Cadbury’s Roses spruce up
24th October 2016
As one of the biggest confectioners in the world, with such competition as Nestle and Lindt, it’s important for such a brand to keep their identity and their products as up to date as possible as well as maintaining their tradition; and over the past few years we’ve seen Cadbury’s start to dip their toe in the controversial pool. From early 2016, where we saw the giant change their recipe of their ever popular ‘Creme egg’ chocolate and reduced their box of 6 eggs down to 5 to cut costs, one of which caused uproar and saw the company lose more than £6m in sales. Presenting Cadbury’s as a brand that is clearly not afraid of changing things up a bit. So it was no surprise that earlier this year, another nostalgic favourite churned up the tabloids with Cadbury’s Roses packaging.
From research conducted in 2014, Cadbury’s found that customers had great issue with the fiddly wrappers which seemed to taint the flavour of other chocolates in the tin. In response, the confectionery giant have seen away with their ‘twist’ wrappers in exchange for the new easy to open ‘Miniature Heroes’ looking packaging. But is this a good move or not?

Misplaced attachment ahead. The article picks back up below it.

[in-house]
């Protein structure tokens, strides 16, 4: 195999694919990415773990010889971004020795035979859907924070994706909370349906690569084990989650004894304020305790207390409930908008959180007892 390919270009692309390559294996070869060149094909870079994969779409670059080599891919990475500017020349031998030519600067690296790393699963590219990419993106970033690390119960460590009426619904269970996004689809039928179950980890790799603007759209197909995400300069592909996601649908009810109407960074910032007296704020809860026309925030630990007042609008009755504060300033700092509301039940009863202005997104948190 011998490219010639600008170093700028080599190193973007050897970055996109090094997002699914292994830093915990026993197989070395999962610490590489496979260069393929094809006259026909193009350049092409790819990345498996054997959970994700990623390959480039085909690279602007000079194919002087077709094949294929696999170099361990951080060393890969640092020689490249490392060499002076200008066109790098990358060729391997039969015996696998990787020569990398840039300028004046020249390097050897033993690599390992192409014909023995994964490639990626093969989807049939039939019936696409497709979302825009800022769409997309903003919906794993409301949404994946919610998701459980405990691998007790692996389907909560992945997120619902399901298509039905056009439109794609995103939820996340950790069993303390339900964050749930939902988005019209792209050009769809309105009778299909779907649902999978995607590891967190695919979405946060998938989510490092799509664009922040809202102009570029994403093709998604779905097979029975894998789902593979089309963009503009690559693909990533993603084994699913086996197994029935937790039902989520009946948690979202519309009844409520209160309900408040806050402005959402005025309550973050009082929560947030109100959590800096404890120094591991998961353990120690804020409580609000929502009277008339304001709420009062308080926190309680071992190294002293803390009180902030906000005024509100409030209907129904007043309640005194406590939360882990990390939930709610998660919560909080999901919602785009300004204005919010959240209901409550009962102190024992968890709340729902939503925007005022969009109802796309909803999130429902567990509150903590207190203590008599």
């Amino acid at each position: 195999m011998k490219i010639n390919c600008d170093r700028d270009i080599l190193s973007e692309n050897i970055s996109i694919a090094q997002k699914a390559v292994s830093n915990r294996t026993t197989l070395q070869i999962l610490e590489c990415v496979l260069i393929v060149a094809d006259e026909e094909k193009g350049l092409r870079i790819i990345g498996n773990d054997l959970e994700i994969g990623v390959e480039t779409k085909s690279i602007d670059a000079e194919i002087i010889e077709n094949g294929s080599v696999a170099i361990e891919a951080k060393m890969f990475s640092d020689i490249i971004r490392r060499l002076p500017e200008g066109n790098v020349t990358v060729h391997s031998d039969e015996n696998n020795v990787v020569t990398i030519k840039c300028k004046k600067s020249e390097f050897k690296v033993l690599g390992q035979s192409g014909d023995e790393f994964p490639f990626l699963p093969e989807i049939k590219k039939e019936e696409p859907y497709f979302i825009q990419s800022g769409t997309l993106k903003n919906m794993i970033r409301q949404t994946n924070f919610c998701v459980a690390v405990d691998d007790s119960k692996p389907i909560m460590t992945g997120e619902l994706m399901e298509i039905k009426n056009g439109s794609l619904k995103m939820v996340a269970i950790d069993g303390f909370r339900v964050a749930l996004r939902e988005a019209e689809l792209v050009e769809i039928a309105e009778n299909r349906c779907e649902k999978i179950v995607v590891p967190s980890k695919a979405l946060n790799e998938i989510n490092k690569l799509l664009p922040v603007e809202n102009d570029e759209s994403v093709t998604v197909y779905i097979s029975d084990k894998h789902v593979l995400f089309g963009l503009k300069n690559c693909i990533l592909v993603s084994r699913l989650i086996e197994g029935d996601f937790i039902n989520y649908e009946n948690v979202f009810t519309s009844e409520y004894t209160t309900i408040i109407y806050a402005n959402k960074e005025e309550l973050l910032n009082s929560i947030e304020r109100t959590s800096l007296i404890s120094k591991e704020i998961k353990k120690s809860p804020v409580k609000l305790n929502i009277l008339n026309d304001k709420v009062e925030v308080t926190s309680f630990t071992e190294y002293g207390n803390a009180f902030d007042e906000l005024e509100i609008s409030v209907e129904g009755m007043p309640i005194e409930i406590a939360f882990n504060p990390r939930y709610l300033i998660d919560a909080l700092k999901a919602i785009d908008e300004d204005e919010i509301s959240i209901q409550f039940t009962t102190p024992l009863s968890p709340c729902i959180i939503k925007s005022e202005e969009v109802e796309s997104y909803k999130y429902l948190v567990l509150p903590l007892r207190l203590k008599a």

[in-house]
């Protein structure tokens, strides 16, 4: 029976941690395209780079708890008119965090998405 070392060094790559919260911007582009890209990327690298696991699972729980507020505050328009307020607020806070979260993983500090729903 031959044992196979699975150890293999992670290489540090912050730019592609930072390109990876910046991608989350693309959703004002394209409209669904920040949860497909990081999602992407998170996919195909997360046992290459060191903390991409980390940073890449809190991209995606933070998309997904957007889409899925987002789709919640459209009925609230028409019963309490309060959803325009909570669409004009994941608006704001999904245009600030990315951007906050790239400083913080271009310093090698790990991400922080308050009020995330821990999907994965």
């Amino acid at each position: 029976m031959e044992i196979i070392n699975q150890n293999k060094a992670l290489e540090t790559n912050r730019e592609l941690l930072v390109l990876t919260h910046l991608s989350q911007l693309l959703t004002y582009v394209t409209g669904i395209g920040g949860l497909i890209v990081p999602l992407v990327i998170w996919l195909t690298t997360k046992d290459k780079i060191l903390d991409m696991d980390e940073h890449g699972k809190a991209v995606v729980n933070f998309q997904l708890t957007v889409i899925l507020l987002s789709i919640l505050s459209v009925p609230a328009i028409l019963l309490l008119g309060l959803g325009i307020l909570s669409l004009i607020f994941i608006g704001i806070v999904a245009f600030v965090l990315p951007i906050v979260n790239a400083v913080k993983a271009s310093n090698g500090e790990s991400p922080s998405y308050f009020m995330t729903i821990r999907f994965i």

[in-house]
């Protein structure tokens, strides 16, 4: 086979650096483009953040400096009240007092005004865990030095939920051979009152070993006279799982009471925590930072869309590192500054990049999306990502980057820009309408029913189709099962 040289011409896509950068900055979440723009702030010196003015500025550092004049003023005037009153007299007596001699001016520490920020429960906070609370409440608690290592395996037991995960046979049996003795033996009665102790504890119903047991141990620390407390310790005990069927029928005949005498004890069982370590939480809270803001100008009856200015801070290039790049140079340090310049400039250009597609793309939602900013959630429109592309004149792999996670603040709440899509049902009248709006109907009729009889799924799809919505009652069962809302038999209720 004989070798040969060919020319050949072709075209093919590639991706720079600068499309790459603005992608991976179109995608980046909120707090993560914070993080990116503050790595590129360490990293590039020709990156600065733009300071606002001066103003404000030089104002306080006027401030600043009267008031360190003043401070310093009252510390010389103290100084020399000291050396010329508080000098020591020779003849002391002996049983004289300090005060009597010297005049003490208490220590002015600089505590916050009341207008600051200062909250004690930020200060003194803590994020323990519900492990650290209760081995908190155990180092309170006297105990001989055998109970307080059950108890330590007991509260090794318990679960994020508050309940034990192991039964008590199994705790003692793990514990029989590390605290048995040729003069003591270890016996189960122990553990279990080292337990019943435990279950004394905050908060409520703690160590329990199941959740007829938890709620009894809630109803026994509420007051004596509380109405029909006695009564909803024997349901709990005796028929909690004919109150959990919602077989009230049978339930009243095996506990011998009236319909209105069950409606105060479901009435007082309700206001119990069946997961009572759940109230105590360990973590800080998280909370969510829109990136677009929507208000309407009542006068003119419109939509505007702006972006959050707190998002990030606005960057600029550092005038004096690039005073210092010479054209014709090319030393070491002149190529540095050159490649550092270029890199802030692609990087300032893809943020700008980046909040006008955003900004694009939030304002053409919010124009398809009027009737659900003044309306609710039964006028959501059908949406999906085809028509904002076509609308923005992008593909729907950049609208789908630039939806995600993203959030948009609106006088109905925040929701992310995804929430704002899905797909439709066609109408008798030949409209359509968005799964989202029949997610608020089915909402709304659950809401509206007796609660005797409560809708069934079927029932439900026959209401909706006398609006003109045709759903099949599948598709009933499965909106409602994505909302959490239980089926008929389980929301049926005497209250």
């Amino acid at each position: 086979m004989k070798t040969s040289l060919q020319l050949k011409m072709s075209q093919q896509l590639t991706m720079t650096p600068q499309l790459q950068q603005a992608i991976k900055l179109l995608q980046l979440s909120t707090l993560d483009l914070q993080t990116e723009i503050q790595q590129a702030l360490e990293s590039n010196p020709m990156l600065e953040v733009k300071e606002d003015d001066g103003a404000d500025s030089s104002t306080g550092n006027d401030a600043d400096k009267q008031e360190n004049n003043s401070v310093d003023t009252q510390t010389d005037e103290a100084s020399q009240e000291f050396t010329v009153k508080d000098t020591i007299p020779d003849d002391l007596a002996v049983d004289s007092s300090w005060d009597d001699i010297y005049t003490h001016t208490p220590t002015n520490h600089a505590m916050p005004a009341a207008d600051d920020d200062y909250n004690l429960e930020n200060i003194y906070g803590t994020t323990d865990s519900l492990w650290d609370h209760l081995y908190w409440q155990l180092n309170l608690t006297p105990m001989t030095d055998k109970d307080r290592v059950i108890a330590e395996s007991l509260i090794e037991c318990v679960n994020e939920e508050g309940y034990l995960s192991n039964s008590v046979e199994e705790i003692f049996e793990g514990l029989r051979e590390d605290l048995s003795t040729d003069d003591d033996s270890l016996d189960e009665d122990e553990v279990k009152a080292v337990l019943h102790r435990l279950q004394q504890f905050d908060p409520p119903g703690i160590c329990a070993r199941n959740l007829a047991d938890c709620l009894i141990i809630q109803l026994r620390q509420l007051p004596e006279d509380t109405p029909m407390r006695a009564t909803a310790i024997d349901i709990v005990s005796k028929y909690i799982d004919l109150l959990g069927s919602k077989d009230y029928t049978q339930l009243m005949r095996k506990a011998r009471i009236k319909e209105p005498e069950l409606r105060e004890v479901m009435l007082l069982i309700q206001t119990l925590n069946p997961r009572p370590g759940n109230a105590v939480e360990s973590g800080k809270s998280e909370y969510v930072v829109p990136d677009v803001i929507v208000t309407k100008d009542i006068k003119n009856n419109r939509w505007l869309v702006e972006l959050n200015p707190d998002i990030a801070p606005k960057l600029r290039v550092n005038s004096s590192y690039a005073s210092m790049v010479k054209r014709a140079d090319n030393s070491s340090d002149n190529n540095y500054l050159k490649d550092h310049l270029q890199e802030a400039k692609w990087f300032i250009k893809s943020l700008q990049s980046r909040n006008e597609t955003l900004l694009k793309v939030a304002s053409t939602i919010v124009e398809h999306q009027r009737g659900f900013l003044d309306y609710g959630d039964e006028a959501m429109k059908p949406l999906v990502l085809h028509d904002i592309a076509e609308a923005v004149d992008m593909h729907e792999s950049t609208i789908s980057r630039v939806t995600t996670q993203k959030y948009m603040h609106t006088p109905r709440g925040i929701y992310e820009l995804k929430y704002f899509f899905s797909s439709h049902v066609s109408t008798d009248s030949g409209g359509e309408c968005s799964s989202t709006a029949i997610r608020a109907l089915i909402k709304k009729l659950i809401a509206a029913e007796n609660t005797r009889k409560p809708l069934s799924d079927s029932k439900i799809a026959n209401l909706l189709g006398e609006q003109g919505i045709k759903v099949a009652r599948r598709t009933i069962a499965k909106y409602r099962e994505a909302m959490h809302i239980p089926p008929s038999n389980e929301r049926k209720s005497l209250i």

Cadbury’s Roses date back to 1938 and were created to directly compete with the ‘twisted wrapper’ market at the time. If we look at most chocolate today we can see that the likes of ‘Celebrations’ and other confectioners are opting for a looser fit wrapper, to ensure ease in packaging and a tighter seal to maintain freshness for longer. This seems to be purely about keeping up to date with new trends and listening to its customers and acting on it.
However, from a design pov, the new packaging presents a knock back effect, fading Roses into the endless shelves of easy to open wrappered chocolates. The original foil seemed to part the brand from its competitors and with its 80 year tradition, it’s a shame that the brand has conformed and seemed to lose their nostalgia, ditching the metallic in favour of block colour. However, in a world that is more than ever aware of health and safety, it follows suit with our demand for deep product flavour and freshness – reducing contamination, so we can understand the step they’ve chosen from a product pov. It’s just a shame. What do you think?